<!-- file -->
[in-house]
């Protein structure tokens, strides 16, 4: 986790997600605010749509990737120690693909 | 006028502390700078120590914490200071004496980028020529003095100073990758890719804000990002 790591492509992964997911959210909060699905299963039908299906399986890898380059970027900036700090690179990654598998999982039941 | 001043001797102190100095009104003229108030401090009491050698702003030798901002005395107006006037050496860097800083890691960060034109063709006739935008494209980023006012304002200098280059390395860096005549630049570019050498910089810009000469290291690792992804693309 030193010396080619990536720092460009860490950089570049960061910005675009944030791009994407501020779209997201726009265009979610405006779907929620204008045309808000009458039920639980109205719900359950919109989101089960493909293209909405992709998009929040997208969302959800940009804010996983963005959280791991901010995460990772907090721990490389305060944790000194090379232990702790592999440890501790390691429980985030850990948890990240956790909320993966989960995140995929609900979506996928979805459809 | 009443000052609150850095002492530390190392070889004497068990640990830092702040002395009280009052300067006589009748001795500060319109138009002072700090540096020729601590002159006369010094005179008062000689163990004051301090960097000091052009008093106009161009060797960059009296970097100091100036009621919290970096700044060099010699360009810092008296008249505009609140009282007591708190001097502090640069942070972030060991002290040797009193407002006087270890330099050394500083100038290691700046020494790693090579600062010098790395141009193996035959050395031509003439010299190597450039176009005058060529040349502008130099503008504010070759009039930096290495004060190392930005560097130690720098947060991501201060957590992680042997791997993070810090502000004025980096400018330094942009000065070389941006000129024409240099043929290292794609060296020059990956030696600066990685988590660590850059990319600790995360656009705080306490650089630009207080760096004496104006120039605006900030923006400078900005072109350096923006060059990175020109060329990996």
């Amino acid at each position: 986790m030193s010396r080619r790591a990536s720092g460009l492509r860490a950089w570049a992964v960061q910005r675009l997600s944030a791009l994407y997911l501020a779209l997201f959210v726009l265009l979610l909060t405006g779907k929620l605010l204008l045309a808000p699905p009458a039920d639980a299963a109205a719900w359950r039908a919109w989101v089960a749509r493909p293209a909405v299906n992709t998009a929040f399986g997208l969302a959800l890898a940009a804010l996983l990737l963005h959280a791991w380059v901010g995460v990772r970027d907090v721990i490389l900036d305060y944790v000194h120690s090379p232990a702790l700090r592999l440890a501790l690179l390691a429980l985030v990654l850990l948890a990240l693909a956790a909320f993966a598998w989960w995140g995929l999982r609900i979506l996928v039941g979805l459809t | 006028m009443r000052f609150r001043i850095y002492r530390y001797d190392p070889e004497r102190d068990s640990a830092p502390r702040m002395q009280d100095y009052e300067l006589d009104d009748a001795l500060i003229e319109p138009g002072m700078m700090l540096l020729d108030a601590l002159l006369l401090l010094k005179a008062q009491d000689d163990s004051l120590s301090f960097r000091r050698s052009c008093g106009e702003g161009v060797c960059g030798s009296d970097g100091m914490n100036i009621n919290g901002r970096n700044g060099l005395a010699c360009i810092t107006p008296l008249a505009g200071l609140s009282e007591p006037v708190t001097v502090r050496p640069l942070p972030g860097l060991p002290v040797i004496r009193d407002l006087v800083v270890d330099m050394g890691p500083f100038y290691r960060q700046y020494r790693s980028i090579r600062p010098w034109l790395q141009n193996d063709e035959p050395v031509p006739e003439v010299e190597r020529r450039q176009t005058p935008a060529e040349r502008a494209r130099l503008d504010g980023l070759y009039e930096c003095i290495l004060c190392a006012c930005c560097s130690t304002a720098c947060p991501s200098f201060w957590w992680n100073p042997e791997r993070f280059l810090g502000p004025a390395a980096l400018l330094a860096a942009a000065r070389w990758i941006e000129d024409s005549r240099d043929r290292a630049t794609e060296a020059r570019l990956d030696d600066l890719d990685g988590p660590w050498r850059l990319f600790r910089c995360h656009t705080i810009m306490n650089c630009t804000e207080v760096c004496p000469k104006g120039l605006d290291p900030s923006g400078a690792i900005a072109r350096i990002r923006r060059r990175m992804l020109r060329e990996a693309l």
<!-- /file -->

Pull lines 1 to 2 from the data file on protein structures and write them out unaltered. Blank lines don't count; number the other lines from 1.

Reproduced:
[in-house]
């Protein structure tokens, strides 16, 4: 986790997600605010749509990737120690693909 | 006028502390700078120590914490200071004496980028020529003095100073990758890719804000990002 790591492509992964997911959210909060699905299963039908299906399986890898380059970027900036700090690179990654598998999982039941 | 001043001797102190100095009104003229108030401090009491050698702003030798901002005395107006006037050496860097800083890691960060034109063709006739935008494209980023006012304002200098280059390395860096005549630049570019050498910089810009000469290291690792992804693309 030193010396080619990536720092460009860490950089570049960061910005675009944030791009994407501020779209997201726009265009979610405006779907929620204008045309808000009458039920639980109205719900359950919109989101089960493909293209909405992709998009929040997208969302959800940009804010996983963005959280791991901010995460990772907090721990490389305060944790000194090379232990702790592999440890501790390691429980985030850990948890990240956790909320993966989960995140995929609900979506996928979805459809 | 009443000052609150850095002492530390190392070889004497068990640990830092702040002395009280009052300067006589009748001795500060319109138009002072700090540096020729601590002159006369010094005179008062000689163990004051301090960097000091052009008093106009161009060797960059009296970097100091100036009621919290970096700044060099010699360009810092008296008249505009609140009282007591708190001097502090640069942070972030060991002290040797009193407002006087270890330099050394500083100038290691700046020494790693090579600062010098790395141009193996035959050395031509003439010299190597450039176009005058060529040349502008130099503008504010070759009039930096290495004060190392930005560097130690720098947060991501201060957590992680042997791997993070810090502000004025980096400018330094942009000065070389941006000129024409240099043929290292794609060296020059990956030696600066990685988590660590850059990319600790995360656009705080306490650089630009207080760096004496104006120039605006900030923006400078900005072109350096923006060059990175020109060329990996």